Using the equipment that I have and working on the scale that I tend to work on (<1 mol typically), I can't deliver only one equivalent of hydrogen gas. We can measure the amount of hydrogen consumed as the reaction proceeds. The problem you have shown could be interpreted that way, i.e. 1 mol is consumed but more may be present.
On industrial scale it may be possible to deliver a more accurate amount of hydrogen. I'll leave it to others that might have more experience on large scale to confirm or deny.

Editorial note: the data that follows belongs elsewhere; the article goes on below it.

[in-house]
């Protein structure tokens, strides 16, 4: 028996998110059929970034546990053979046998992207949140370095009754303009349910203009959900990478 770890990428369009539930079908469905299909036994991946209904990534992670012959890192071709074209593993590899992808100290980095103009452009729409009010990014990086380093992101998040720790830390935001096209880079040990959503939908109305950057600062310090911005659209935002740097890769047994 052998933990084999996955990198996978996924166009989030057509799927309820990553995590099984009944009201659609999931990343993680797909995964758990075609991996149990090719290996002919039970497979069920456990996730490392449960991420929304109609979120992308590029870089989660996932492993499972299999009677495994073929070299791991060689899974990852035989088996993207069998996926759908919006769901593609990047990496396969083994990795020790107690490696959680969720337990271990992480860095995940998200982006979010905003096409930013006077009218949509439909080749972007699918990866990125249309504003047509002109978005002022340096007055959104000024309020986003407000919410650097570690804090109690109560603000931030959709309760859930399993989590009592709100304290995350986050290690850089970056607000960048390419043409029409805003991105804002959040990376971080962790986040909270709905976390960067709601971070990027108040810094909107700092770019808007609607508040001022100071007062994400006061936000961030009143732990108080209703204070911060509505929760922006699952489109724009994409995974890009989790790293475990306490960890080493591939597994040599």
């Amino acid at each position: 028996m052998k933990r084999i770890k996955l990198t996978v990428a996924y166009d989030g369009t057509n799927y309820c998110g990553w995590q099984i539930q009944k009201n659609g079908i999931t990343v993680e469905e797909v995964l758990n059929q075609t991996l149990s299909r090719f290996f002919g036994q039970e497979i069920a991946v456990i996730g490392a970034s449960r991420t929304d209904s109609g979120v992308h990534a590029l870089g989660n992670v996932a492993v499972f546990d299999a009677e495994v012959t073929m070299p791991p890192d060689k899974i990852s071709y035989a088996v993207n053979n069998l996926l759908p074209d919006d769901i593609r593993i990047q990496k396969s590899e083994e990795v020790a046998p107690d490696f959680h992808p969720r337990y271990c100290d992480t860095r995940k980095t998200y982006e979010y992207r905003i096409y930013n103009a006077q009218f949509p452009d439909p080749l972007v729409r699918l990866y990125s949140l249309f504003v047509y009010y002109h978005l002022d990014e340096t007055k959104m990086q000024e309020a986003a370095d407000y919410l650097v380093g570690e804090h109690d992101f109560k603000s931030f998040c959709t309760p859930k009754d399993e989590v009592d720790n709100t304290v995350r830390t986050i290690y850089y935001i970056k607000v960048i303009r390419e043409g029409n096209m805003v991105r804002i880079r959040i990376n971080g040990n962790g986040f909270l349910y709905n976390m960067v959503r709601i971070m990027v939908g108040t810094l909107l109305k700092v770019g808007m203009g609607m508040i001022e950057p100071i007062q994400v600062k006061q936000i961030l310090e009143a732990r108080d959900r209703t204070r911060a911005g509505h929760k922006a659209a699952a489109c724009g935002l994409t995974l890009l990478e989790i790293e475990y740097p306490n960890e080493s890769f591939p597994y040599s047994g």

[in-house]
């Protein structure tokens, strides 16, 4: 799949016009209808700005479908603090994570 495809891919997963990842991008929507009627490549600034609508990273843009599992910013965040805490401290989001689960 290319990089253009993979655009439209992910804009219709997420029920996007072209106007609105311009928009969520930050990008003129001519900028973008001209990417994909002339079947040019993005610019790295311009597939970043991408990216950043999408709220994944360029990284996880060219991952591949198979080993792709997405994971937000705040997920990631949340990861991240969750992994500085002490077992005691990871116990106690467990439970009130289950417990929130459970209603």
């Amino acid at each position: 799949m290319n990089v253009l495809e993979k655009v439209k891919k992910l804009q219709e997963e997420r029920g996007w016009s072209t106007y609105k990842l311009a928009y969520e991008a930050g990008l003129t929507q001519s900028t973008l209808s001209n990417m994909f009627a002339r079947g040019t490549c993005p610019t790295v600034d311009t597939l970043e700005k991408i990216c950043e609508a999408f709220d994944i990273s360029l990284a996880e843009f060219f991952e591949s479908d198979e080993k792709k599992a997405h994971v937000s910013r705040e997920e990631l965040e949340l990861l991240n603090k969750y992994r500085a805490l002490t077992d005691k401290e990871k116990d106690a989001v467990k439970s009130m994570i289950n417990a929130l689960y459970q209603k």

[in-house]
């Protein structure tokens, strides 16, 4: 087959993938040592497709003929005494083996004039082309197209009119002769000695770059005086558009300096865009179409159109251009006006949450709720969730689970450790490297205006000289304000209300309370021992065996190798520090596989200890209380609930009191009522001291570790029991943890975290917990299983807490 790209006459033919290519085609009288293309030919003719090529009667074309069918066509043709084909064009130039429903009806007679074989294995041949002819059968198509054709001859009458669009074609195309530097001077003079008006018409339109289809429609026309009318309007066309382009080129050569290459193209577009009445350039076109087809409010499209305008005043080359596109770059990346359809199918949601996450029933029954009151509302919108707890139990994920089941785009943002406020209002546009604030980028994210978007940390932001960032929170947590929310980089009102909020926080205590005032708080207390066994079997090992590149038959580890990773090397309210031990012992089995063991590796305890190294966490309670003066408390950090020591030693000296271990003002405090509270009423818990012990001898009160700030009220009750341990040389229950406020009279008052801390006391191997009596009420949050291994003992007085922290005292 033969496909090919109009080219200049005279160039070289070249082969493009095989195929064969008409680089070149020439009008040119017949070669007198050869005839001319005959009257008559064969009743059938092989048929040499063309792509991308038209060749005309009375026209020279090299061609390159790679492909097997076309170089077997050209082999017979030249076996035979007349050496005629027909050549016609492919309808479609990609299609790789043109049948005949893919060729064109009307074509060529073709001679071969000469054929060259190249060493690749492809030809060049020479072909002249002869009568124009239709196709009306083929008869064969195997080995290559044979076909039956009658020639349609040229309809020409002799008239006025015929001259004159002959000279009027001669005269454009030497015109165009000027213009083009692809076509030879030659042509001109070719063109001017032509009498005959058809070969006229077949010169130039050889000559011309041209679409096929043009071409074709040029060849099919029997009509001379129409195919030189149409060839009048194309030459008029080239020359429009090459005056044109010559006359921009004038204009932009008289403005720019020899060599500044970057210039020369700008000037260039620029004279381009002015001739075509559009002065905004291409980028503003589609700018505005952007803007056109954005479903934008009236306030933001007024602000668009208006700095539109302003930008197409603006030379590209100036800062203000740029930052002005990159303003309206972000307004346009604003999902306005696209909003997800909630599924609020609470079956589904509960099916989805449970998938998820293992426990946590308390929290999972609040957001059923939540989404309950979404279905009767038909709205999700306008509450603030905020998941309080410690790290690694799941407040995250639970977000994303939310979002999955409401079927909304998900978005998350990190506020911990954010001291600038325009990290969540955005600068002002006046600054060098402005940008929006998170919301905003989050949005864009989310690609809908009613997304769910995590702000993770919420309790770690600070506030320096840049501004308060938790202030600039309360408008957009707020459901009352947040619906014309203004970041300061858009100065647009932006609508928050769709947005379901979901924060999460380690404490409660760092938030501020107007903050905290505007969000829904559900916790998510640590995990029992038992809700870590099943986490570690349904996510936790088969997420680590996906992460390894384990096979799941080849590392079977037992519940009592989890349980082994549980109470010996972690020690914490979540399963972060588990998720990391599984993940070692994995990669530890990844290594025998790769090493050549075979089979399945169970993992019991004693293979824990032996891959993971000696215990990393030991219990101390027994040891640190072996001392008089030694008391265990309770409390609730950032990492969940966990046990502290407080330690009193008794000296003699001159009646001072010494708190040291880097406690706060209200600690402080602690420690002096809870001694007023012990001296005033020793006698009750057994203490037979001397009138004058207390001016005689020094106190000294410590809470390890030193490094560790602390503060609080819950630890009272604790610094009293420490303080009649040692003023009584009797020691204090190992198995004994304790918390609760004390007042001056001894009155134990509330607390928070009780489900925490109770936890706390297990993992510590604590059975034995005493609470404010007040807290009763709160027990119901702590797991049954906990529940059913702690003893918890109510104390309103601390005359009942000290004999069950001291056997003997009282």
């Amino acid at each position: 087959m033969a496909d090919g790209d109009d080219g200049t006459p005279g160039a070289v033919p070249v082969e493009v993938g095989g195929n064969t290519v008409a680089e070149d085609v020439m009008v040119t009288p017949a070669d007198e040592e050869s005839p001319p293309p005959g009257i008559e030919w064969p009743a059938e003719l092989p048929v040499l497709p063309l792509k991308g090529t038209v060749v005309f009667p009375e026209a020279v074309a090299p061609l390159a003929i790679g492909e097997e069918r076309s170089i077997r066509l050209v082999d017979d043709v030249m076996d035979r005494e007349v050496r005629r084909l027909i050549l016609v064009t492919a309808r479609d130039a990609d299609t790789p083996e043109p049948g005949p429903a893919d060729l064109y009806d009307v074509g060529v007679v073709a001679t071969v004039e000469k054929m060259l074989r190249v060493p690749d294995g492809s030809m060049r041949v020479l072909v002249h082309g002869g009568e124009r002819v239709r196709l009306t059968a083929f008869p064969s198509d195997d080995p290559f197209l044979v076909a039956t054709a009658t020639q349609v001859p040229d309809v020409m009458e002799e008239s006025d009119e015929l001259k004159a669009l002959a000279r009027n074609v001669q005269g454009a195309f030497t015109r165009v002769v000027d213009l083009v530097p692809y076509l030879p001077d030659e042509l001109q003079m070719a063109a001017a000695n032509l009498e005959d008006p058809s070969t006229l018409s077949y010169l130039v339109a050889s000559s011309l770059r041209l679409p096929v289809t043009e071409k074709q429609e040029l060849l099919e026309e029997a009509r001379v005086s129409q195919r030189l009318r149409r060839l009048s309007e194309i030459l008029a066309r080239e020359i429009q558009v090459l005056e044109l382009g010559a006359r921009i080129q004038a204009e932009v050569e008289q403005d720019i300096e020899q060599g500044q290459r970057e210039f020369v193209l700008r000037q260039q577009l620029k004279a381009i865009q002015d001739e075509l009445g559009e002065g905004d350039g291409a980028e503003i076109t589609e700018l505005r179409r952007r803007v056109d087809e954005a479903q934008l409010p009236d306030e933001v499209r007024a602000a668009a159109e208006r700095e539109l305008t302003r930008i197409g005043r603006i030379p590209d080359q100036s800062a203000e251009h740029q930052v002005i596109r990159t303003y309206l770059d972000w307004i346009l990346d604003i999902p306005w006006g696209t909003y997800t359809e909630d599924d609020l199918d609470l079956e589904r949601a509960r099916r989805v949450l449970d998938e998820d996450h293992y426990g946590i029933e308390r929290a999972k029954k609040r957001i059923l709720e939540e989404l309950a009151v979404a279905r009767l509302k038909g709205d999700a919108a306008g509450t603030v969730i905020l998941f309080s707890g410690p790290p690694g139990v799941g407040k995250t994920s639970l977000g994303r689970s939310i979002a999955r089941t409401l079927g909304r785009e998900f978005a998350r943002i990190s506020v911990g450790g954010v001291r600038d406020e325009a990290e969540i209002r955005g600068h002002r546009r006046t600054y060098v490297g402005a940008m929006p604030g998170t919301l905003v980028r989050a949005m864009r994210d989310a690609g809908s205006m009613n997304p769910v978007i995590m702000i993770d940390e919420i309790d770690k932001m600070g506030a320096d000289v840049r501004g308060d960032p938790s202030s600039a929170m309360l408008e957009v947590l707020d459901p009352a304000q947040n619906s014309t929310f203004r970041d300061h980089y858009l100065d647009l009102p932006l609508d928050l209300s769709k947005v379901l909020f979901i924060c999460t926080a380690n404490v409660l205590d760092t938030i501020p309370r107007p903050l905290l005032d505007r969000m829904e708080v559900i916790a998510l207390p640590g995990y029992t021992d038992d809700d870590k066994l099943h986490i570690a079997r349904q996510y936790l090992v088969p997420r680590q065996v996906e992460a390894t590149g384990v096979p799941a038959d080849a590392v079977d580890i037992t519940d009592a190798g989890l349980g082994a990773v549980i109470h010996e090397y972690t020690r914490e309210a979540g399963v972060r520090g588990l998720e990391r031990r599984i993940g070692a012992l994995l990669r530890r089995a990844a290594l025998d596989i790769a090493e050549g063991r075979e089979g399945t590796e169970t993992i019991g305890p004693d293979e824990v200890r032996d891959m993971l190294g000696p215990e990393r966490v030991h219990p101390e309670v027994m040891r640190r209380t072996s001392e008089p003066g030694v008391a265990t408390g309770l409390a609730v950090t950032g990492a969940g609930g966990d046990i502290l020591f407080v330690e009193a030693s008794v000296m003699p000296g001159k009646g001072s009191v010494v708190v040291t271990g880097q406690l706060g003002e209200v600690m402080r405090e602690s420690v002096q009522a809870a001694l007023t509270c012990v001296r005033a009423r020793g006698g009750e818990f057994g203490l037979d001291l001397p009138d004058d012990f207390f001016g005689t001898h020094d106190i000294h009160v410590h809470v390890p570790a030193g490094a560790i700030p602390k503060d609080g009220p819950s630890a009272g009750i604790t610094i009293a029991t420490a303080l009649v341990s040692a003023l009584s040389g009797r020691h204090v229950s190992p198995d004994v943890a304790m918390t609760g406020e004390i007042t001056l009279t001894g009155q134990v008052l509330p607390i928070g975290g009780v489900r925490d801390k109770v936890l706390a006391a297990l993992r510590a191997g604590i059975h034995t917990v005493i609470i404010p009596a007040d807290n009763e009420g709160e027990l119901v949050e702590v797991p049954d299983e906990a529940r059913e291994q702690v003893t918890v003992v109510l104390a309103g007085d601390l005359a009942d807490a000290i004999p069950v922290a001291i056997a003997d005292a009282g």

There are alternative sources of hydrogen that can more easily be delivered accurately on small scale. Either ammonium formate or cyclohexadiene can be used to generate hydrogen in the presence of palladium. The former liberates ammonia and carbon dioxide as byproducts, while the latter forms benzene as byproduct.